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The Covid-19 crisis resulted in drilling company Master Drilling having to let go a third of its labour force globally, Master Drilling CEO Danie Pretorius said on Tuesday.

Fochville-based Master Drilling provides drilling services to the mining, civil engineering and building construction sectors across 23 countries.“Although we had to let go 650 people in the business, we kept the core of our skills,” Pretorius said during the results presentation in which Mining Weekly participated.

Reporting half-year operating profit retraction of 37.7% to $7.3-million, Pretorius said the loss of a third of its labour was sad but that the company had to clamp down on fixed costs.

In response to Covid, the company suspended all dividends, stopped all capital expenditure (capex), except for some maintenance capex, and reflexed the salaries of senior management in jurisdictions where that was permitted.

“That’s why today we are probably okay in terms of cash in the business,” Pretorius said.

Net cash generated from operating activities in the six months to June 30 increased 100% to $11.1-million amid the unprecedented Covid disruptions, when revenue decreased 17.9%, from $70-million for the corresponding previous period to $57.4-million in this half-year.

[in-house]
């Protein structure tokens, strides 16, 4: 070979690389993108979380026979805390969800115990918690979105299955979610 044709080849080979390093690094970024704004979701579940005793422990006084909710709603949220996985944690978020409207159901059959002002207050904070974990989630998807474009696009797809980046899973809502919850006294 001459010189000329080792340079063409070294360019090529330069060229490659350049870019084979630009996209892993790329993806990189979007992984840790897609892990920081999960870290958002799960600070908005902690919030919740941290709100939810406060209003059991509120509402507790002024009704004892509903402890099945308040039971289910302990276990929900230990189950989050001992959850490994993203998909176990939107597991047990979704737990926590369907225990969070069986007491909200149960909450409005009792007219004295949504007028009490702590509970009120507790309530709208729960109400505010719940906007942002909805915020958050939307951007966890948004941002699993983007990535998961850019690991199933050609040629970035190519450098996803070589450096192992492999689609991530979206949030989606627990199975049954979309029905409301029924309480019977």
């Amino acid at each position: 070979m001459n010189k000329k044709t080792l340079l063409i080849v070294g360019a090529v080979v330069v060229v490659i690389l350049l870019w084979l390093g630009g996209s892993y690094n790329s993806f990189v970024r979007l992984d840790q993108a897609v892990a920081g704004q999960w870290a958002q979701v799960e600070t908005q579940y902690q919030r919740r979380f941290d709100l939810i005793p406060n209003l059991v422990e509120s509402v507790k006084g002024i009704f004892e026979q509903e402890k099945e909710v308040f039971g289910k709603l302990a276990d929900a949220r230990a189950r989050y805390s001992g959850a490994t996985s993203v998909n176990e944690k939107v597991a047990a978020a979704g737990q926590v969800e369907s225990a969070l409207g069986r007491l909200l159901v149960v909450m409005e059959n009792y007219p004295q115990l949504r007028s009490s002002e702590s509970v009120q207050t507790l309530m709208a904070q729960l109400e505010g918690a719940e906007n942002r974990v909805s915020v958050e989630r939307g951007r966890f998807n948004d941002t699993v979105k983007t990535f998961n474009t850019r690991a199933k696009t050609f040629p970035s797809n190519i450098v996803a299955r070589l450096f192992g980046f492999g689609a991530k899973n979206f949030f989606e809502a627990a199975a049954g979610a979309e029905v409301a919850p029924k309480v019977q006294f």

The group managed to limit the revenue decrease to 17.9%, from $70-million for the corresponding previous period to $57.4-million, while first-half operating profit retracted 37.7% to $7.3-million. But net cash from operating activities surged from $5.5-million to $11.1-million.

“Key in our business is to make sure that we drive utilisation and utilisation is a function of geographic expansion. From a business development point of view, the specific focus for us in the next short-medium term is to organically grow those areas where we’ve just entered,” Pretorius said, singling out Canada, where the company has three machines,  Australia, where it has one machine, and Russia, where it has just been awarded its first contract. “The machine is on the water as we speak,” he added.

“We’ve just been awarded, earlier this year, our first real contract in Australia and we foresee that in the short-medium term we’ll be sending more machines to that part of the world. It’s a sustainable first-world country and I really believe a company of this size should be in Australia,” Pretorius said.

In response to analyst questions on the webcast, he said he expected Master Drilling to be profitable in 2021.

Looking forward, he listed several points as being “very important”.

The first is technology: “There’s a specific drive internationally about how mining is going to be done going forward.”

The second is digitisation: “This is all of a sudden becoming a specific buzzword. We’re already doing some of that in-house.”

The third is sustainability: “The specific buzzword there is ESG – environment, social and governance.”

The fourth is for the company to relook at its own diversification: “We’re in 23 countries today but I think the time is probably coming where we need to diversify outside of the specific drilling industry. I’m not saying we should not be doing more business with our current mining clients, but I’d like to think there is some opportunity, given our skills levels and our DNA, to probably diversify more,” Pretorius said.